Indian Notes: Education--Something Positive
by R. Saheb
In the past few weeks, India bashing, or critically presenting India to those who glorify the mystique of India has been too much of a good thing. This might be an apt moment to present the few good points this old civilization offers in the face of global competition or global symbiosis.
India has a long history of organized education. The Gurukul system of education is one of the oldest on earth in which students were taught orally and the data would be passed from one generation to the next. At the Gurukuls, the teacher imparted knowledge of Religion, Scriptures, Philosophy, Literature, Warfare, Statecraft, Mathematics, Medicine, Astrology and History. Education was free, but only students belonging to the upper caste Brahmin and Kshatriya communities were taught here.
The current system of education, with its western style and content, was introduced by the British in the 19th century. The curriculum is traditional, with a heavy stress on the 3 Rs. The standards are very high. Children are expected to reach a certain level by a certain age. If they don't, they are brutally evaluated and held back in the grade. The grading system is highly objective, with marks being allotted to not only the correct answer but also the method which got one there. If one is lacking, one knows exactly in which gamut of the process. Discipline fosters an ideal environment for learning. It is clearly presented that learning is a rigorous activity, even boring at times, and the reward lies in achieving it. It is not knowledge for the sake of knowledge, but to live one's life at the full potential.
The method though primarily is 'rote', actually falls in between strict recitation technique and more progressive student-driven 'hands on'. Emphasis is laid on structure, and accomplished very easily in a materially poor nation. It is admirable, how abstract human understanding can be excited without conducting the litmus test in a lab, or cutting up an earthworm, or measuring with a Protractor. Though, in urban schools all these are done. The passion and respect for knowledge are deeply ingrained in the Indian culture.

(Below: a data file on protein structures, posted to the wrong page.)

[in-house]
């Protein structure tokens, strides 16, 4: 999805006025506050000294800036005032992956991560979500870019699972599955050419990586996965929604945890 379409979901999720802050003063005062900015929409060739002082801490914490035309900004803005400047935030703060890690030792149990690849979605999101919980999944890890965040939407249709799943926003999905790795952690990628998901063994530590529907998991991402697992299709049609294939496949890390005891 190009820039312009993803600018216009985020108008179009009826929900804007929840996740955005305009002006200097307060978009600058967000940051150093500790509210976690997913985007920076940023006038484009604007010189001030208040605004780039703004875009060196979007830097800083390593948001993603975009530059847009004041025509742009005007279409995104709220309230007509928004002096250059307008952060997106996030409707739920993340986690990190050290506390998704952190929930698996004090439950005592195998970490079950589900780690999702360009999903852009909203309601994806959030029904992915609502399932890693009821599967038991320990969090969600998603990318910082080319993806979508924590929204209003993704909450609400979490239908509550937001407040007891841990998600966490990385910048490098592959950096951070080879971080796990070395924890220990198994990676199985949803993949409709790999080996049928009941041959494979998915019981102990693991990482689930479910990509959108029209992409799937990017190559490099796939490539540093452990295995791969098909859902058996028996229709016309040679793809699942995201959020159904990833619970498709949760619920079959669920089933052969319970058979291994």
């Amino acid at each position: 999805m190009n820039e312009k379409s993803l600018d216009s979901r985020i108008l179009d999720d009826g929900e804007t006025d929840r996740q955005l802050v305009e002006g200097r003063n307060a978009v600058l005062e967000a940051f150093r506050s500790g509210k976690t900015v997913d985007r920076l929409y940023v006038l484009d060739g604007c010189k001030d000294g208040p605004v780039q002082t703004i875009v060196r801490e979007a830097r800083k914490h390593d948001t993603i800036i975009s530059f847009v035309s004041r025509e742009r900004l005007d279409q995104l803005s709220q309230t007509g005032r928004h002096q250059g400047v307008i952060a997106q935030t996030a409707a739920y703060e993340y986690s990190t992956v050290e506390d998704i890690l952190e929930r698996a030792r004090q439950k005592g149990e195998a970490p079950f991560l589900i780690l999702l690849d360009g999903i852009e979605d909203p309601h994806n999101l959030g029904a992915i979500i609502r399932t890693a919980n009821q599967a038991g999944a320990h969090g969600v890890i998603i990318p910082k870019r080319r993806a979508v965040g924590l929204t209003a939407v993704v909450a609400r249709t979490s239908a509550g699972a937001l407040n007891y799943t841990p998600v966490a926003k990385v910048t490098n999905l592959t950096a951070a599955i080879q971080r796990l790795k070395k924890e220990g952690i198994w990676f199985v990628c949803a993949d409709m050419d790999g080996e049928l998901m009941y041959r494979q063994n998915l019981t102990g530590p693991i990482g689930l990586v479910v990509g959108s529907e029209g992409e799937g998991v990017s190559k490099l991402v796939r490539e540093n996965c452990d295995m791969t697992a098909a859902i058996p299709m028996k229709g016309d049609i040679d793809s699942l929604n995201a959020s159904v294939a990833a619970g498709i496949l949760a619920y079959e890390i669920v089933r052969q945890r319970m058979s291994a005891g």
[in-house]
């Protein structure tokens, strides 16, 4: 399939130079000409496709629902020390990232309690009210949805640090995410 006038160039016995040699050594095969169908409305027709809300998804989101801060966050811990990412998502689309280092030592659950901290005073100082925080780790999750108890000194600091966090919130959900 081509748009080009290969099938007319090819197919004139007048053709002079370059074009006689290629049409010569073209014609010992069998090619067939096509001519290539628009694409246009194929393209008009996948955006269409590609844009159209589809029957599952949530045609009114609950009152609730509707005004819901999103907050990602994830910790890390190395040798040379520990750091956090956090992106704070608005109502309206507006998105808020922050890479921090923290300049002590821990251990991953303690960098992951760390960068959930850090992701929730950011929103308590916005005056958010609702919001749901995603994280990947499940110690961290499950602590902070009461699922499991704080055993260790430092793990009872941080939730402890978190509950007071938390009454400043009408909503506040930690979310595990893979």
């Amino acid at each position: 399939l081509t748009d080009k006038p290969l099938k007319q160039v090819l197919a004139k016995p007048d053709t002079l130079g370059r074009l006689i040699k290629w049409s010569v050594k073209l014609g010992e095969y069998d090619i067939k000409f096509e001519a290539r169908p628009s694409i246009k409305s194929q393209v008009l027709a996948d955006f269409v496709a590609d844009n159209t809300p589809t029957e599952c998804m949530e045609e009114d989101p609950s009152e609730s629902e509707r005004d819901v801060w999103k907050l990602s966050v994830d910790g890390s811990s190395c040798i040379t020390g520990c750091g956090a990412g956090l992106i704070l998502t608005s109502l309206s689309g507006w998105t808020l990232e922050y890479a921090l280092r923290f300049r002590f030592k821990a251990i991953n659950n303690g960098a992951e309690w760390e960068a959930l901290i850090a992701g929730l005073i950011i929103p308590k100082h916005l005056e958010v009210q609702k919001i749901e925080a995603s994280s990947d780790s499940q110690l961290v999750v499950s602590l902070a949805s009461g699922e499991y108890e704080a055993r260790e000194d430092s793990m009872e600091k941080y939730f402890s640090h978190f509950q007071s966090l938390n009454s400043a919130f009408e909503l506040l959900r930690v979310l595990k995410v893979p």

To give you a perspective on how small this number is in a nation of more than a billion people: roughly 25% of the population resides in urban area, the literacy in India is only 80% and 22% of the population still lives under the poverty line, meaning many still cannot fulfill the basic needs of food, clothing and shelter.
Unlike American schools, very few institutes give importance to developing personality and creativity among students. However, there are ample opportunities for a student to acquire and excel in extracurriculars like sports, music, drama, elocution, etc. School is a hallowed ground, where the adults who know what is wrong and right, take charge of teaching young minds. It is not a social institute; a child can socialize at home or in the community in a very populated India. Children are everywhere. It feels natural to live in the same street with human beings of all different ages, ranging from 6 months to 65 years.
It is this value, which has kept this ancient nation, which promises to be wiped into oblivion with poor infrastructure: political and philosophical, with a burgeoning load of humans to be fed, with gross disrespect for human rights, ALIVE.
R. Saheb lives in the New York City area.
The opinions expressed in this article do not necessarily reflect the opinion of ILW.COM.